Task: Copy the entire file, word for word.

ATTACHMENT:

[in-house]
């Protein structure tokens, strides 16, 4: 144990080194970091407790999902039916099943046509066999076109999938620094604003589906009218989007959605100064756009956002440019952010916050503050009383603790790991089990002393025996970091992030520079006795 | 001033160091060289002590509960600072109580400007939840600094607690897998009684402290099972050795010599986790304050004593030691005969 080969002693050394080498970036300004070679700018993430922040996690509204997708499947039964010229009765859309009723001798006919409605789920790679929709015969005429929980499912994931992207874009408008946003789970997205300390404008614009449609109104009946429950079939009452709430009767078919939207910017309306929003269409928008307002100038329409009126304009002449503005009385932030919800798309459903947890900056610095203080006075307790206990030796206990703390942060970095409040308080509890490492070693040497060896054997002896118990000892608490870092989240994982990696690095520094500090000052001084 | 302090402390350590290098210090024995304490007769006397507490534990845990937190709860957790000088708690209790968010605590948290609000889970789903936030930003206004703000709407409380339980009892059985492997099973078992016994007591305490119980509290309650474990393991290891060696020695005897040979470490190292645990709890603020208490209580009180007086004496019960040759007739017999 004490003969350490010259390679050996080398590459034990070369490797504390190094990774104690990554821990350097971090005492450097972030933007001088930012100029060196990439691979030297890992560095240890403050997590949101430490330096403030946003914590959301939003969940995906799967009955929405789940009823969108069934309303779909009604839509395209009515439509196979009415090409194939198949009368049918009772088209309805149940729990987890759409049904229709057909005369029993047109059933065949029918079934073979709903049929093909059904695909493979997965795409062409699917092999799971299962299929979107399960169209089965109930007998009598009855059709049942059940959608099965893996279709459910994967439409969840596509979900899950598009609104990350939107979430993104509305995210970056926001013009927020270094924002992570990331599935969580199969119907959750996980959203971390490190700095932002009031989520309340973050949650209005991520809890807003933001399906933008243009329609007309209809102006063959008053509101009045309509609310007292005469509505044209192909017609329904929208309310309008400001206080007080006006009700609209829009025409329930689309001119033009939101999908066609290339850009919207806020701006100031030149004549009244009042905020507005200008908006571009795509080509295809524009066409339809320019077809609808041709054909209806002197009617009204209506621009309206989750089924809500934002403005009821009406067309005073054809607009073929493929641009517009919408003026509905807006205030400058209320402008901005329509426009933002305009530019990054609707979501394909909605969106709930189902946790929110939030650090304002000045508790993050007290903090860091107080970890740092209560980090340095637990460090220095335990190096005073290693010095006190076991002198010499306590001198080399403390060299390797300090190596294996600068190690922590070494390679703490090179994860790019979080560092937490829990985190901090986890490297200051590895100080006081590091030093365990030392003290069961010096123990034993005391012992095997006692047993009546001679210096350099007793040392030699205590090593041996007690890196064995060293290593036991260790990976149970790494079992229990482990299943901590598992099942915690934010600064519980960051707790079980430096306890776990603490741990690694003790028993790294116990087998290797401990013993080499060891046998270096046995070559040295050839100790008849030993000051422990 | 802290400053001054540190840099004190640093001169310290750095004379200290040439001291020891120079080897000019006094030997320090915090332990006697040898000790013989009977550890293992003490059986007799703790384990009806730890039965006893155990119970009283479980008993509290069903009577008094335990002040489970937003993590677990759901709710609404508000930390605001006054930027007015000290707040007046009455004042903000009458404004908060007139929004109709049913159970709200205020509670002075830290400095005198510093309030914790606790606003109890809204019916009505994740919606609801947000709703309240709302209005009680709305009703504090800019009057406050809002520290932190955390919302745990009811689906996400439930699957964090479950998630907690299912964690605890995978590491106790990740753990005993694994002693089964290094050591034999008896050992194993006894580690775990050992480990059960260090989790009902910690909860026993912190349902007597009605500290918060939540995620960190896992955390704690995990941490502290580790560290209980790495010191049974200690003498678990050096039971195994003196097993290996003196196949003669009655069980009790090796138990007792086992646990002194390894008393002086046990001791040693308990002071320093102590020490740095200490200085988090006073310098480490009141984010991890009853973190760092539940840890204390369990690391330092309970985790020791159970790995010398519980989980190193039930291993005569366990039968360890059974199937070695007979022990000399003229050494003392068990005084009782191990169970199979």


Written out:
[in-house]
């Protein structure tokens, strides 16, 4: 144990080194970091407790999902039916099943046509066999076109999938620094604003589906009218989007959605100064756009956002440019952010916050503050009383603790790991089990002393025996970091992030520079006795 | 001033160091060289002590509960600072109580400007939840600094607690897998009684402290099972050795010599986790304050004593030691005969 080969002693050394080498970036300004070679700018993430922040996690509204997708499947039964010229009765859309009723001798006919409605789920790679929709015969005429929980499912994931992207874009408008946003789970997205300390404008614009449609109104009946429950079939009452709430009767078919939207910017309306929003269409928008307002100038329409009126304009002449503005009385932030919800798309459903947890900056610095203080006075307790206990030796206990703390942060970095409040308080509890490492070693040497060896054997002896118990000892608490870092989240994982990696690095520094500090000052001084 | 302090402390350590290098210090024995304490007769006397507490534990845990937190709860957790000088708690209790968010605590948290609000889970789903936030930003206004703000709407409380339980009892059985492997099973078992016994007591305490119980509290309650474990393991290891060696020695005897040979470490190292645990709890603020208490209580009180007086004496019960040759007739017999 004490003969350490010259390679050996080398590459034990070369490797504390190094990774104690990554821990350097971090005492450097972030933007001088930012100029060196990439691979030297890992560095240890403050997590949101430490330096403030946003914590959301939003969940995906799967009955929405789940009823969108069934309303779909009604839509395209009515439509196979009415090409194939198949009368049918009772088209309805149940729990987890759409049904229709057909005369029993047109059933065949029918079934073979709903049929093909059904695909493979997965795409062409699917092999799971299962299929979107399960169209089965109930007998009598009855059709049942059940959608099965893996279709459910994967439409969840596509979900899950598009609104990350939107979430993104509305995210970056926001013009927020270094924002992570990331599935969580199969119907959750996980959203971390490190700095932002009031989520309340973050949650209005991520809890807003933001399906933008243009329609007309209809102006063959008053509101009045309509609310007292005469509505044209192909017609329904929208309310309008400001206080007080006006009700609209829009025409329930689309001119033009939101999908066609290339850009919207806020701006100031030149004549009244009042905020507005200008908006571009795509080509295809524009066409339809320019077809609808041709054909209806002197009617009204209506621009309206989750089924809500934002403005009821009406067309005073054809607009073929493929641009517009919408003026509905807006205030400058209320402008901005329509426009933002305009530019990054609707979501394909909605969106709930189902946790929110939030650090304002000045508790993050007290903090860091107080970890740092209560980090340095637990460090220095335990190096005073290693010095006190076991002198010499306590001198080399403390060299390797300090190596294996600068190690922590070494390679703490090179994860790019979080560092937490829990985190901090986890490297200051590895100080006081590091030093365990030392003290069961010096123990034993005391012992095997006692047993009546001679210096350099007793040392030699205590090593041996007690890196064995060293290593036991260790990976149970790494079992229990482990299943901590598992099942915690934010600064519980960051707790079980430096306890776990603490741990690694003790028993790294116990087998290797401990013993080499060891046998270096046995070559040295050839100790008849030993000051422990 | 802290400053001054540190840099004190640093001169310290750095004379200290040439001291020891120079080897000019006094030997320090915090332990006697040898000790013989009977550890293992003490059986007799703790384990009806730890039965006893155990119970009283479980008993509290069903009577008094335990002040489970937003993590677990759901709710609404508000930390605001006054930027007015000290707040007046009455004042903000009458404004908060007139929004109709049913159970709200205020509670002075830290400095005198510093309030914790606790606003109890809204019916009505994740919606609801947000709703309240709302209005009680709305009703504090800019009057406050809002520290932190955390919302745990009811689906996400439930699957964090479950998630907690299912964690605890995978590491106790990740753990005993694994002693089964290094050591034999008896050992194993006894580690775990050992480990059960260090989790009902910690909860026993912190349902007597009605500290918060939540995620960190896992955390704690995990941490502290580790560290209980790495010191049974200690003498678990050096039971195994003196097993290996003196196949003669009655069980009790090796138990007792086992646990002194390894008393002086046990001791040693308990002071320093102590020490740095200490200085988090006073310098480490009141984010991890009853973190760092539940840890204390369990690391330092309970985790020791159970790995010398519980989980190193039930291993005569366990039968360890059974199937070695007979022990000399003229050494003392068990005084009782191990169970199979």